NEWBROUGH, a parochial chapelry, in the union of Hexham, N. W. division of Tindale ward, S. division of Northumberland, 5½ miles (N.W. by W.) from Hexham; containing 547 inhabitants. This place was formed into a borough by the Cumin family, about the beginning of the reign of Henry III., when they obtained a charter for a market at Thornton, which was the name of the estate where the new burgh was situated. Its position on Carel-street and the road out of North into South Tindale, and on sheltered and fertile grounds, rendered it very suitable as a resting-place for travellers; here Edward I. and his court lingered, in their march westward, in 1306. The chapelry is on the north side of the South Tyne, and comprises about 6967 acres, of which 2500 are arable, 150 wood, and the remainder moorland and pasture; the soil in the valley of the Tyne is rich, but in the higher grounds of inferior quality. The Newcastle and Carlisle railway passes through. The old mansion-house was rebuilt by the late Richard Lambert, Esq., in a handsome style, and is embellished with a lawn and gardens: Newbrough Lodge was erected at the close of the last century by William Ord, Esq. The living is annexed to the vicarage of Warden: the chapel, dedicated to St. Peter, having become ruinous, was rebuilt in 1797, and is a plain edifice, but occupying a beautifully-sequestered situation, in a cemetery of more than two acres, surrounded by lands rich in herbage and trees.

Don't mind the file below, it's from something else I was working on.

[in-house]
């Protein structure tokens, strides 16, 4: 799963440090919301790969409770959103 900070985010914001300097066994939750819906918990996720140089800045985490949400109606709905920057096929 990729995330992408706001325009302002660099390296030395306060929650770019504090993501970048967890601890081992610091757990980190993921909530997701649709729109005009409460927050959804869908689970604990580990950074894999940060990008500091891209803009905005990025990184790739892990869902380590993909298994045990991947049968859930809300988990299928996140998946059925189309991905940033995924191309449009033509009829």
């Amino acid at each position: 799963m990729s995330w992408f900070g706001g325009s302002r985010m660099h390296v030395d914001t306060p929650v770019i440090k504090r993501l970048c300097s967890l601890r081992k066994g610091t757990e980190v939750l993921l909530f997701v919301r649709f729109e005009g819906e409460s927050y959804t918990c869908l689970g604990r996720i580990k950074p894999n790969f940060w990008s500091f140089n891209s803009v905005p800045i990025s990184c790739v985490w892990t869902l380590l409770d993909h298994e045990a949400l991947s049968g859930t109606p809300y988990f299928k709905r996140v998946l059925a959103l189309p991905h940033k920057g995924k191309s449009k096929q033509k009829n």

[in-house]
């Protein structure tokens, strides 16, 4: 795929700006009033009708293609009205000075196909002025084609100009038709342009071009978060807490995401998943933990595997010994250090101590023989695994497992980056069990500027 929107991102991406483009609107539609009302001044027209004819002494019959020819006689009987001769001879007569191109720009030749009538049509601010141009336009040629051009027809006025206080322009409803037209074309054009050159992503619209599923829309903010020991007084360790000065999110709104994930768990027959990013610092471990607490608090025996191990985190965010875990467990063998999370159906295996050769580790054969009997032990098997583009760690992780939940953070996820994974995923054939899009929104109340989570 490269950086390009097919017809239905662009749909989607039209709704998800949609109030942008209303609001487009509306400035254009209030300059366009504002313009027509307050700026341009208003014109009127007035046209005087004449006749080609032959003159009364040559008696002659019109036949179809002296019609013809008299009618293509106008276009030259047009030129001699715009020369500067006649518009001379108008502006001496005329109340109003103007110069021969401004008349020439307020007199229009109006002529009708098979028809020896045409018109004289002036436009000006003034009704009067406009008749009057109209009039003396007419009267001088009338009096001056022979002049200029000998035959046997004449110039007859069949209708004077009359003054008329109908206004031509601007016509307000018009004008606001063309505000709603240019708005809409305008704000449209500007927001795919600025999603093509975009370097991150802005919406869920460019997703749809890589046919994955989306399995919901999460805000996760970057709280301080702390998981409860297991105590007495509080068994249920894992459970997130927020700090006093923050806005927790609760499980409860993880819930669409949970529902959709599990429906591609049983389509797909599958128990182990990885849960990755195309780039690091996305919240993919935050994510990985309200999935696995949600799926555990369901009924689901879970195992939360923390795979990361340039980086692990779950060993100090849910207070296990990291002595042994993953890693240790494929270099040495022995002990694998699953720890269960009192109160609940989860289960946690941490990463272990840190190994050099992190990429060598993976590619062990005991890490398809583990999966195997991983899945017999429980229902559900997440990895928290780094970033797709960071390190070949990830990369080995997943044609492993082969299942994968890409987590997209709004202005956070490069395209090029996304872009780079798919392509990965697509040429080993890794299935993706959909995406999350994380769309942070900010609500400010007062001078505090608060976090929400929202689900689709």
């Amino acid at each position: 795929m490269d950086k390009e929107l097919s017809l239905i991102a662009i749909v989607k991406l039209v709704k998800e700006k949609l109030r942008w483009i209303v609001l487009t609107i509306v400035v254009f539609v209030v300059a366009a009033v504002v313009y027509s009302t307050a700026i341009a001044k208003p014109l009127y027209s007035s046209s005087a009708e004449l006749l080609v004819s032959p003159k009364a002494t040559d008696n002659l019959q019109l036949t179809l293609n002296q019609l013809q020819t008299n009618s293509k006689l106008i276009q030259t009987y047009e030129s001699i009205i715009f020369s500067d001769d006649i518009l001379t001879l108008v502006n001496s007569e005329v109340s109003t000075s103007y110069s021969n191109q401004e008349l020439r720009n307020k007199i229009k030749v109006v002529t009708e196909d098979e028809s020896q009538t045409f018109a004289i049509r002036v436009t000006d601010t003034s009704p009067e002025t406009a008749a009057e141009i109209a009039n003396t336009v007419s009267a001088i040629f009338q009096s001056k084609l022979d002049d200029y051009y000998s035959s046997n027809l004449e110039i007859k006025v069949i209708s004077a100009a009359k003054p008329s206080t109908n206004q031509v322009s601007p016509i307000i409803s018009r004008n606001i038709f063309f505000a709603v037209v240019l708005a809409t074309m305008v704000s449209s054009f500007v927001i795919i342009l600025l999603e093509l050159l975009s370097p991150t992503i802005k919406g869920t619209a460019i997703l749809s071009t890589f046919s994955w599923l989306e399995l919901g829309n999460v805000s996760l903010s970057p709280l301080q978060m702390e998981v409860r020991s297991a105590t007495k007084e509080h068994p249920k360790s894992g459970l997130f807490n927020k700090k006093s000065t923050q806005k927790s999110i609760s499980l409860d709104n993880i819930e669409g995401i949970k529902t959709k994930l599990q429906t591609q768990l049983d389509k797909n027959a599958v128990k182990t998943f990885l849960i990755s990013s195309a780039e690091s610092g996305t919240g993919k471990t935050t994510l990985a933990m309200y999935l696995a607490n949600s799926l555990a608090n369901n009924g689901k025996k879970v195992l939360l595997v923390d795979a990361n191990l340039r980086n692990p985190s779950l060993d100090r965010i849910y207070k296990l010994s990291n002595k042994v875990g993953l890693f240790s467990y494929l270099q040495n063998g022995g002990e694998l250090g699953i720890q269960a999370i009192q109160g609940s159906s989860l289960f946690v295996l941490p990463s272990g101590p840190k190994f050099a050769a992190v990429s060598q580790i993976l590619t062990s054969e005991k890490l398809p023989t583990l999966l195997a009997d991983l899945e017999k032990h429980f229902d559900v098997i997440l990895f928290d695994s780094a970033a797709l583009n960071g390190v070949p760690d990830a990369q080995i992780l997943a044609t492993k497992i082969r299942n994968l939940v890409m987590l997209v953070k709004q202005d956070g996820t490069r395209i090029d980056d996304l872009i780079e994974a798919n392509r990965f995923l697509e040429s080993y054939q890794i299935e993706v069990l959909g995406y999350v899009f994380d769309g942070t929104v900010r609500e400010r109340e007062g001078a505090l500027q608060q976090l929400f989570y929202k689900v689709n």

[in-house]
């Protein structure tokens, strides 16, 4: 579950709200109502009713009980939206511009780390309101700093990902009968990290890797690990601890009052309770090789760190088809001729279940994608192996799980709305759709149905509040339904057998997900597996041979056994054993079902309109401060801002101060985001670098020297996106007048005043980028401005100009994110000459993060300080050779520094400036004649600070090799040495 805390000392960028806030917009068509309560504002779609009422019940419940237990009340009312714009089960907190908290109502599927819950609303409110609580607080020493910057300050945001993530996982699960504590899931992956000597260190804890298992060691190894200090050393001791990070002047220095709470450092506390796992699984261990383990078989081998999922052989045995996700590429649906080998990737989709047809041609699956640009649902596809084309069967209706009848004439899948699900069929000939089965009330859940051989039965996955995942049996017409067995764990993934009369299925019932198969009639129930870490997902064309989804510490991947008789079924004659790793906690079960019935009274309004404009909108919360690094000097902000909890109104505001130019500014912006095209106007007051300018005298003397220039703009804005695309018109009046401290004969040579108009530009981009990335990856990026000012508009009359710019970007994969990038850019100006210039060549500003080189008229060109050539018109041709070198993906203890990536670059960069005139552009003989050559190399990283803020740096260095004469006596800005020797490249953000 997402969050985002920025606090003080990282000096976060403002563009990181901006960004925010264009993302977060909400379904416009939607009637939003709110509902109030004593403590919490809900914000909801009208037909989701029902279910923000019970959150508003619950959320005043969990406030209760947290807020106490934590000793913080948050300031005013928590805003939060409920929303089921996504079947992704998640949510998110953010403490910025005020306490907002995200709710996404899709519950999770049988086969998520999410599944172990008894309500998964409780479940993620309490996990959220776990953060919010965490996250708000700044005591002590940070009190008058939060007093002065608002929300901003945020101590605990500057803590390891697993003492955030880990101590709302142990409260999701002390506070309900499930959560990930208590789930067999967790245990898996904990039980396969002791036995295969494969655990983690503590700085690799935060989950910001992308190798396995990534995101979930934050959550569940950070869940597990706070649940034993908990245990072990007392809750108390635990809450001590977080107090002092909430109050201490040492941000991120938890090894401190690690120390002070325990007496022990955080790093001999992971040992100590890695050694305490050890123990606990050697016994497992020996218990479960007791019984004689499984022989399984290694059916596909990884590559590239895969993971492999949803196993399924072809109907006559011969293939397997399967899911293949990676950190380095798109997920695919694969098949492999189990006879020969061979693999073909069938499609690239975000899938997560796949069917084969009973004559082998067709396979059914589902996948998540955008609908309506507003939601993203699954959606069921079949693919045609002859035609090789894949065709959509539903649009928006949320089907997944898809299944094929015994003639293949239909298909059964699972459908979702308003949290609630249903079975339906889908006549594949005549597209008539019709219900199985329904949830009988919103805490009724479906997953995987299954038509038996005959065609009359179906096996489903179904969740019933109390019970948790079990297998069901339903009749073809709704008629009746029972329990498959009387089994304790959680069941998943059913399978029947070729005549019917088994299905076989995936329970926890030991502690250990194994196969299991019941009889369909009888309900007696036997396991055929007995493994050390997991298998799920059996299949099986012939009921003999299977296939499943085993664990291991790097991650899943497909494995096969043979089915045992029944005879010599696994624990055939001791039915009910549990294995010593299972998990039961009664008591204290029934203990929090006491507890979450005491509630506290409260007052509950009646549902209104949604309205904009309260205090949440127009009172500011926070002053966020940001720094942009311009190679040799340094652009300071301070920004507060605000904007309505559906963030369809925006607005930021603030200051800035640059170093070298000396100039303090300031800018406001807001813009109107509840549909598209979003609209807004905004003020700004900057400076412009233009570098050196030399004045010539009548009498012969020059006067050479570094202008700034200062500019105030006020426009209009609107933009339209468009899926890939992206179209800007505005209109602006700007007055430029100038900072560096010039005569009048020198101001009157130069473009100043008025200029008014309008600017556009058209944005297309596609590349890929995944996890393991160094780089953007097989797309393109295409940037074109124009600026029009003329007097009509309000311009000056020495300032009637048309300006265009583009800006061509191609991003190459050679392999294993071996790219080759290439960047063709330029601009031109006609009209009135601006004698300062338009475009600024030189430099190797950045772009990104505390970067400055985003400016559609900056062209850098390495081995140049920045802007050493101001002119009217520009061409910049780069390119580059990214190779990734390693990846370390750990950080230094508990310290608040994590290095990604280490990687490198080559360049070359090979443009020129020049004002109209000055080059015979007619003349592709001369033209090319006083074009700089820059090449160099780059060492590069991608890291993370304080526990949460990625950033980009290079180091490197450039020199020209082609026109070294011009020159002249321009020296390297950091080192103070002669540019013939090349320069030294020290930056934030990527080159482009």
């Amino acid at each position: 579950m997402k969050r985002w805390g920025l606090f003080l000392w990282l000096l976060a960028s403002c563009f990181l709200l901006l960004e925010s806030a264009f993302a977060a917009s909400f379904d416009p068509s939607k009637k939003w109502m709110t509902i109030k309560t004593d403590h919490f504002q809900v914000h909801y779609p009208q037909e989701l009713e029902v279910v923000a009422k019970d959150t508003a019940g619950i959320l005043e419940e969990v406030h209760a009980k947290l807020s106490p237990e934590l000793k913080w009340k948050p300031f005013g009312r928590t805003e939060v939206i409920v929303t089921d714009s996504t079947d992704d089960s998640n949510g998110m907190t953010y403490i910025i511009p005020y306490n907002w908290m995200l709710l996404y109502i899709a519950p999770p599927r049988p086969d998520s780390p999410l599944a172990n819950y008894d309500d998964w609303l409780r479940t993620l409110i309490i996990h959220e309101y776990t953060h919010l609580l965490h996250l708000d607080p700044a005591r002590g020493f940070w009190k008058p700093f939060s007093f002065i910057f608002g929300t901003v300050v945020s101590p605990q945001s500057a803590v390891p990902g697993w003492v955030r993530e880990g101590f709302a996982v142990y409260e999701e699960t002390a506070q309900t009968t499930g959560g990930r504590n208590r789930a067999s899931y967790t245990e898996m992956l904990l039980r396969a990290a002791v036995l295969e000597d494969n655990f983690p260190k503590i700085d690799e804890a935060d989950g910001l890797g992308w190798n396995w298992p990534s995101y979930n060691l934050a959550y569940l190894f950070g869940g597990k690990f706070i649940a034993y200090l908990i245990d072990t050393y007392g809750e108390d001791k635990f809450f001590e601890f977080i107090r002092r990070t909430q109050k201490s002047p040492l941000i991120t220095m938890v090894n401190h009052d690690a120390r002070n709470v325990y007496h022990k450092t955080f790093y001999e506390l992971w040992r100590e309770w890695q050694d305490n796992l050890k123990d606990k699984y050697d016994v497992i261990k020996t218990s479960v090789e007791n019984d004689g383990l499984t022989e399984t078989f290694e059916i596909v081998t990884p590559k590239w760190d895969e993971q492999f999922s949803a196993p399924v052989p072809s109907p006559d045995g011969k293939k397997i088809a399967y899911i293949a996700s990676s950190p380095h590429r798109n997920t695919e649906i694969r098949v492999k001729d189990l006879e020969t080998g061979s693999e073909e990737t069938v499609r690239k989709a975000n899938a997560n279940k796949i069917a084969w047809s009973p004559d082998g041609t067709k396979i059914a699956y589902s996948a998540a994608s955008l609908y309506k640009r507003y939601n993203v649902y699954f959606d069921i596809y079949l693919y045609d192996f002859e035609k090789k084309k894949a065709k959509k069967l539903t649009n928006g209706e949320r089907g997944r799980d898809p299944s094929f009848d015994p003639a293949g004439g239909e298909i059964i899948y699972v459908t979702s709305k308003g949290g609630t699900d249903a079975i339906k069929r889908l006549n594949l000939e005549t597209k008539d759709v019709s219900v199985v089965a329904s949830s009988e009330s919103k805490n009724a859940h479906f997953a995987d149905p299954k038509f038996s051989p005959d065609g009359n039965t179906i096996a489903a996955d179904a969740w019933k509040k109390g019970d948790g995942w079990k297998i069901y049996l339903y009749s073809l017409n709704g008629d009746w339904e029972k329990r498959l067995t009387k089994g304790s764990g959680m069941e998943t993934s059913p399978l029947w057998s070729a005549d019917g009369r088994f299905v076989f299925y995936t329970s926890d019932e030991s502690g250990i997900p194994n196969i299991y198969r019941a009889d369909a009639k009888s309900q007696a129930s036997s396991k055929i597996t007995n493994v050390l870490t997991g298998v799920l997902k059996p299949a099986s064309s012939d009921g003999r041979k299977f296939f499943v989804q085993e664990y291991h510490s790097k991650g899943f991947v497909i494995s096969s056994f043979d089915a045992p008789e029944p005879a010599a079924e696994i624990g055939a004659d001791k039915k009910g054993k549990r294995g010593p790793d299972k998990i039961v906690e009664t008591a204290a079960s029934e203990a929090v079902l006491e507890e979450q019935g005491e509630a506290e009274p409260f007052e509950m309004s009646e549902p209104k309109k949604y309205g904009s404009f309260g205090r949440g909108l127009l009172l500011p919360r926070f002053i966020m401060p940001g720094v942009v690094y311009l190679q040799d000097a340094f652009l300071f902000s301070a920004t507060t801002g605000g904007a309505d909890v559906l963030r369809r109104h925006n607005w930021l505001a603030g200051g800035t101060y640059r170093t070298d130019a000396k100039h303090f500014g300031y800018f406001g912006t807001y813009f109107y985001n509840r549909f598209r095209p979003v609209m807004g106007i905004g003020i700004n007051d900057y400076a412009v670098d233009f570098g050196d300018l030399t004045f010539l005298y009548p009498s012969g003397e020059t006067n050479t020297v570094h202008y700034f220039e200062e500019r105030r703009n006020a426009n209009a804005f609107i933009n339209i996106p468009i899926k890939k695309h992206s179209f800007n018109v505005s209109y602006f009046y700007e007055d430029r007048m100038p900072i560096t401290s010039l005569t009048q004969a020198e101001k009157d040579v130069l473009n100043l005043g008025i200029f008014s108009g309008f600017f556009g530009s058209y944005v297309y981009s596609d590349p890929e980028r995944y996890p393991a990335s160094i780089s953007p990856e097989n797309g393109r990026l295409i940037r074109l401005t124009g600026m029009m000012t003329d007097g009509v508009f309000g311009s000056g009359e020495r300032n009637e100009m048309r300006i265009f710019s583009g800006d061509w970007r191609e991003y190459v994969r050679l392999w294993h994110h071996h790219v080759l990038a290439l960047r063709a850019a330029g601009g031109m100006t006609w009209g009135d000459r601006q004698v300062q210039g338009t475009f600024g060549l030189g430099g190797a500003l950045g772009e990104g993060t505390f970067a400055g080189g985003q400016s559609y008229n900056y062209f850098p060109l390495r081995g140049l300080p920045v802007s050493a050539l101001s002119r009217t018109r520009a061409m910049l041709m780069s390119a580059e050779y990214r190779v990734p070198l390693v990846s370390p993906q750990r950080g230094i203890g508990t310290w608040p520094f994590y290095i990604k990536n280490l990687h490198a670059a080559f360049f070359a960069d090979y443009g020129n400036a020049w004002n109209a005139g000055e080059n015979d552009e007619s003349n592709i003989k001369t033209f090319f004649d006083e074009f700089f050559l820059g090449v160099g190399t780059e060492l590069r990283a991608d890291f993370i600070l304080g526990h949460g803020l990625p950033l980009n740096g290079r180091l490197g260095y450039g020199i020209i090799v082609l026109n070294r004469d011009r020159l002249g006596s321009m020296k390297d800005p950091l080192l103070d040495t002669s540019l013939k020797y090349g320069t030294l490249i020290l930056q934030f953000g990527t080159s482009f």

Extract from: A Topographical Dictionary of England comprising the several counties, cities, boroughs, corporate and market towns, parishes, and townships..... 7th Edition, by Samuel Lewis, London, 1848.